cherub

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cherub

(chĕr`əb), plural cherubim, kind of angelangel
, [Gr.,=messenger], bodiless, immortal spirit, limited in knowledge and power, accepted in the traditional belief of Judaism, Christianity, and Islam and other religions. Angels appear frequently in the Bible, often in critical roles, e.g., visiting Abraham and Lot (Gen.
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. Cherubim were probably thought of in the ancient Middle East as composite creatures like the winged creatures of Assyria. In Jewish tradition, they are described (Ezek. 10) as having four faces and four wings and also as beautiful young men; but late Christian art made plump children of them, as in Raphael's Sistine Madonna. With the seraphim (see seraphseraph
, plural seraphim
, supernatural being. The name seems to derive from the Hebrew word "to burn." According to the Book of Isaiah, seraphim have six wings. Scholars have suggested that seraphim were winged serpents.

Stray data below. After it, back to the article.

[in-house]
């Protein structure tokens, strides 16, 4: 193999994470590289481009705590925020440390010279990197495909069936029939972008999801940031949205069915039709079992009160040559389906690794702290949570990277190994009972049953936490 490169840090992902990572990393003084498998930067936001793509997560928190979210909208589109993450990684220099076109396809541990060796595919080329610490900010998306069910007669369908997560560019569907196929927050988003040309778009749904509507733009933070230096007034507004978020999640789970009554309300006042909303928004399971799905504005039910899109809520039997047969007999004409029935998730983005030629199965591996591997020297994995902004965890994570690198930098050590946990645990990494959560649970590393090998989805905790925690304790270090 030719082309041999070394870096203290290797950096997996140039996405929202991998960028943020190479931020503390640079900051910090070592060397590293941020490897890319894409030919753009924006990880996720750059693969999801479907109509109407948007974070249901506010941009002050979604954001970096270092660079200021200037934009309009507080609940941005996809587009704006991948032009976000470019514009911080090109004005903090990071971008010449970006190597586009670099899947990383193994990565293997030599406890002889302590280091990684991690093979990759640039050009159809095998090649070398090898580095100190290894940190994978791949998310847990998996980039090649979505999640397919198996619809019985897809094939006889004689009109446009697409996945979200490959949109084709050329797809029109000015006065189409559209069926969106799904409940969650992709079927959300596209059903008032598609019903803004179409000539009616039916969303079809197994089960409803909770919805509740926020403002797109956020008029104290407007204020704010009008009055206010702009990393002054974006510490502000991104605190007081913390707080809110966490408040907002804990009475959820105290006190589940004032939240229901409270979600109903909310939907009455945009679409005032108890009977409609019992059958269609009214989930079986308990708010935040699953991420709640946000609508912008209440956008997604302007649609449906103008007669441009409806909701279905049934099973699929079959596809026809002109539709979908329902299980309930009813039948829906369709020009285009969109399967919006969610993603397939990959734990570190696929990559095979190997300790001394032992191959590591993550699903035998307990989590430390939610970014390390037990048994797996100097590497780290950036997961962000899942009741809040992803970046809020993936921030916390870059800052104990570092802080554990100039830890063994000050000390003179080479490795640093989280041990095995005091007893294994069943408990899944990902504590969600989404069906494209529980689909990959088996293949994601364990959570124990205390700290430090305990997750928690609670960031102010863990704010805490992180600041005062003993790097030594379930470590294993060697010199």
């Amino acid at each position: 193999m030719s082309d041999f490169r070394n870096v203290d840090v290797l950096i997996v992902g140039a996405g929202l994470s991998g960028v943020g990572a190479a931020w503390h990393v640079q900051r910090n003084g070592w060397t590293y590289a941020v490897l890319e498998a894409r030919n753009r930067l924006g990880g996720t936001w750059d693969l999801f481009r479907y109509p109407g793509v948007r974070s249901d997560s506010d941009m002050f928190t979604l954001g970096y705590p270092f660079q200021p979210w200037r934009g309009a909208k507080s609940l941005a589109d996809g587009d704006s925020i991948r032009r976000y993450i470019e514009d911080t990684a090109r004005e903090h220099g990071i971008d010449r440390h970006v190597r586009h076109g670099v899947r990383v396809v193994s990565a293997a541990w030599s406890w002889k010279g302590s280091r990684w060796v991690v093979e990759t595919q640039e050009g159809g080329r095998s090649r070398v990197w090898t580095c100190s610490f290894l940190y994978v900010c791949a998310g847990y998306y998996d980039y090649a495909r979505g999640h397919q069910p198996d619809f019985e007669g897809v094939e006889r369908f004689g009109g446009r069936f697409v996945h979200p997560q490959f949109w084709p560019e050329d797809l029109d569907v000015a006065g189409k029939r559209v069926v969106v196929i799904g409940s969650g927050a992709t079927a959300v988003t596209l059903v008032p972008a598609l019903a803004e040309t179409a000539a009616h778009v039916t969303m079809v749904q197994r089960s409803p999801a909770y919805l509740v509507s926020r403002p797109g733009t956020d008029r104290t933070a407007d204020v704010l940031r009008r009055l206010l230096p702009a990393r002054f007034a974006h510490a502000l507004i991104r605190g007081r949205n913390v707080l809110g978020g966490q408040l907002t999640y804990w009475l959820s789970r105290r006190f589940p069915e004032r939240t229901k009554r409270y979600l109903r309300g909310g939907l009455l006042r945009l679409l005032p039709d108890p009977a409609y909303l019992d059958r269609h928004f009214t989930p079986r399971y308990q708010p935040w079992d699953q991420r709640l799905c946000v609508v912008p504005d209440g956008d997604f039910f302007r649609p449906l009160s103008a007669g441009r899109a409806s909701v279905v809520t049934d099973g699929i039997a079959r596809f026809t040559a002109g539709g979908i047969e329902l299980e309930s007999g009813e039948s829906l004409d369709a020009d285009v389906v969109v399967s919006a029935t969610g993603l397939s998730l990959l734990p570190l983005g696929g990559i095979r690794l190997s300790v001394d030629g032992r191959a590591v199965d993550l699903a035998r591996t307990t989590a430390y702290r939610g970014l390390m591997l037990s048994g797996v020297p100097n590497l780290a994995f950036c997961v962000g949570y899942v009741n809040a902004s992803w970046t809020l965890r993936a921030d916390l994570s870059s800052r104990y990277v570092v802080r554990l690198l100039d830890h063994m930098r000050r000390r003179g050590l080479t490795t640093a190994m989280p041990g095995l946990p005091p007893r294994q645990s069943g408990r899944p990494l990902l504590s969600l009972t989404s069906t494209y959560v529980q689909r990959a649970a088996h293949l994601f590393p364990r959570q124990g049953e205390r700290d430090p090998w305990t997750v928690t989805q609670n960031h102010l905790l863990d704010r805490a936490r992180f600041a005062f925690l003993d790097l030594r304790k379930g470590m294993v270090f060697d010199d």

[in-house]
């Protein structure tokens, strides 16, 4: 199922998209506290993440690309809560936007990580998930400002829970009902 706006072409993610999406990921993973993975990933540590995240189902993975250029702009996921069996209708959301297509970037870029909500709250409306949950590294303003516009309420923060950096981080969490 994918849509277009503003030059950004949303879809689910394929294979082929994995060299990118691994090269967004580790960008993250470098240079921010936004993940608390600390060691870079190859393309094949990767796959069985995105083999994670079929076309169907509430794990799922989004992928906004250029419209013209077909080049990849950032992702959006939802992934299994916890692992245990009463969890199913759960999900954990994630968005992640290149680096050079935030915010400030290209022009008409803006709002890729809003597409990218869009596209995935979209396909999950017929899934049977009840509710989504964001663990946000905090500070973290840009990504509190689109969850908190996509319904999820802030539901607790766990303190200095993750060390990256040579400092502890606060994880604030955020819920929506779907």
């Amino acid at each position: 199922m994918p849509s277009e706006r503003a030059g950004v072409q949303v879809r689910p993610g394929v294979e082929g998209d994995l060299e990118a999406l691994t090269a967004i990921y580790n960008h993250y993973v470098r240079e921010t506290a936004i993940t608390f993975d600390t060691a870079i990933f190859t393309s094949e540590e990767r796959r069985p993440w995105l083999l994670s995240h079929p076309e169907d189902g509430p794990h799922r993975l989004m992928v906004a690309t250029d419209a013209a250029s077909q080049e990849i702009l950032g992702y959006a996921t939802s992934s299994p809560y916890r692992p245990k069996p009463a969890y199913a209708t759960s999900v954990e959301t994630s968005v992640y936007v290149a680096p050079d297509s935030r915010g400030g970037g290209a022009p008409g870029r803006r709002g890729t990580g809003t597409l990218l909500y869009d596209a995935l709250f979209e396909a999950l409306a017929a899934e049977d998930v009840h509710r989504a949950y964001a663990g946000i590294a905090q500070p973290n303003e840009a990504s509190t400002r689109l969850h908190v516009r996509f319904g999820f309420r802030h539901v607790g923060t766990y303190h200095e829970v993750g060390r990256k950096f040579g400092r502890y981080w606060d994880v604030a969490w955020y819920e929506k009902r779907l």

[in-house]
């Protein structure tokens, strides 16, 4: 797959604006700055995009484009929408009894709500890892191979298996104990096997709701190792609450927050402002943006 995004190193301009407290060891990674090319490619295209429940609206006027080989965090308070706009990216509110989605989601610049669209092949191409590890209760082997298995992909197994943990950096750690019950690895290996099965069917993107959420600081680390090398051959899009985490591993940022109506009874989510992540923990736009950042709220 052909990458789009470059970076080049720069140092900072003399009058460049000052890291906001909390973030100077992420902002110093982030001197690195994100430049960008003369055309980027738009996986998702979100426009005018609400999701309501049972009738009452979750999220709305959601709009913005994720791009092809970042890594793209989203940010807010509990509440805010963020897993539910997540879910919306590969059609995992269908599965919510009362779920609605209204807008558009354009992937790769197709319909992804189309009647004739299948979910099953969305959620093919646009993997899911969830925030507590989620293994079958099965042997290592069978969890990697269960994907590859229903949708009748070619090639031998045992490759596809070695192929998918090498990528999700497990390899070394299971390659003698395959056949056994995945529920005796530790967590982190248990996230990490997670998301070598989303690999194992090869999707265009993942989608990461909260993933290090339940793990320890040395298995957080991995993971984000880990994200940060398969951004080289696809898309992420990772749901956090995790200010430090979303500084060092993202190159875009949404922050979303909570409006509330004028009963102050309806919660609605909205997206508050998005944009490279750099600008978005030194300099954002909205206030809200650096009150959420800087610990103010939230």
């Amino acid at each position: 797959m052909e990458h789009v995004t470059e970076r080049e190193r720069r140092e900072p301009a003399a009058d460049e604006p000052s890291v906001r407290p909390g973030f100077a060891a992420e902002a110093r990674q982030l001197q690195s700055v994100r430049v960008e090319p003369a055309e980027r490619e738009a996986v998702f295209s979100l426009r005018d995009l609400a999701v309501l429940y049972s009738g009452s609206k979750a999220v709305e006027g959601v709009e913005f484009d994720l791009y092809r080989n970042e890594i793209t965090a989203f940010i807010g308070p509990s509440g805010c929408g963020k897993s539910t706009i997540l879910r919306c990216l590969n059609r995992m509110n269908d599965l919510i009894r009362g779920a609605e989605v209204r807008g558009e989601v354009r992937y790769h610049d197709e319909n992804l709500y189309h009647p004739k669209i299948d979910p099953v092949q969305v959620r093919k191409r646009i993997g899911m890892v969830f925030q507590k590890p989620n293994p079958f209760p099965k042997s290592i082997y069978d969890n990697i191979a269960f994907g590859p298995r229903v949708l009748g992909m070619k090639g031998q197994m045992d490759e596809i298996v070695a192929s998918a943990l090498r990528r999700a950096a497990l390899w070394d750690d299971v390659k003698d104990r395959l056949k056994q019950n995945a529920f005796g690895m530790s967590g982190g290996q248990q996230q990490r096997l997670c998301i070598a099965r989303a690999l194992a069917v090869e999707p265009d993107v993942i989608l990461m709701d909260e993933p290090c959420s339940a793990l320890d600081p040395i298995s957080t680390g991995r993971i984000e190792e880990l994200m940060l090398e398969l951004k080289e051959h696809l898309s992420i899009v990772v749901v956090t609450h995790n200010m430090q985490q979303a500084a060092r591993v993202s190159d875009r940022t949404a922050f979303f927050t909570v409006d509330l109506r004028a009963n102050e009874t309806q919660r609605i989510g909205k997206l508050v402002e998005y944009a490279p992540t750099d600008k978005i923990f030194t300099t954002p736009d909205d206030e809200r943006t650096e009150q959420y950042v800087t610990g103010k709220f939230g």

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) they are said to be in the very presence of God. The color surrounding them is traditionally blue.

cherub

celestial being symbolizing dignity, glory, and honor. [Heraldry: Halberts, 23]
See: Dignity

cherub

Theol a member of the second order of angels, whose distinctive gift is knowledge, often represented as a winged child or winged head of a child
References in periodicals archive ?
The winged genies, bulls, lions, human-headed bulls or bird-headed humans, namely kuribu and kerub, were gradually freed from their associations to Biblical cherubims.
paradise of pleasure Cherubims, and a flaming sword, turning every way, to keep the way of the tree of life.
It is possible that God showed John a modern communications satellite with huge outstretched solar wings, which bore a shadow of resemblance to the carved Cherubims set within the inner house of Solomon's temple," reads a recent brochure from Dominion Video.
The cherubim were mighty in strength, power and knowledge, and they accompanied the terrifying God of the Old Testament at his most wrathful and dangerous.
Between God and man there was room for rank after rank of angels, the heavenly hosts, consisting of archangels, angels, seraphim and cherubim to which were later added those mentioned by Paul in his Epistles to the Colossians, thrones, dominions, principalities and powers.
From this Dionysus, writing in the early fifth century, derived nine orders of angels, the seraphim and cherubim in the first circle, virtues, powers and principalities in the second, archangels and angels in the third.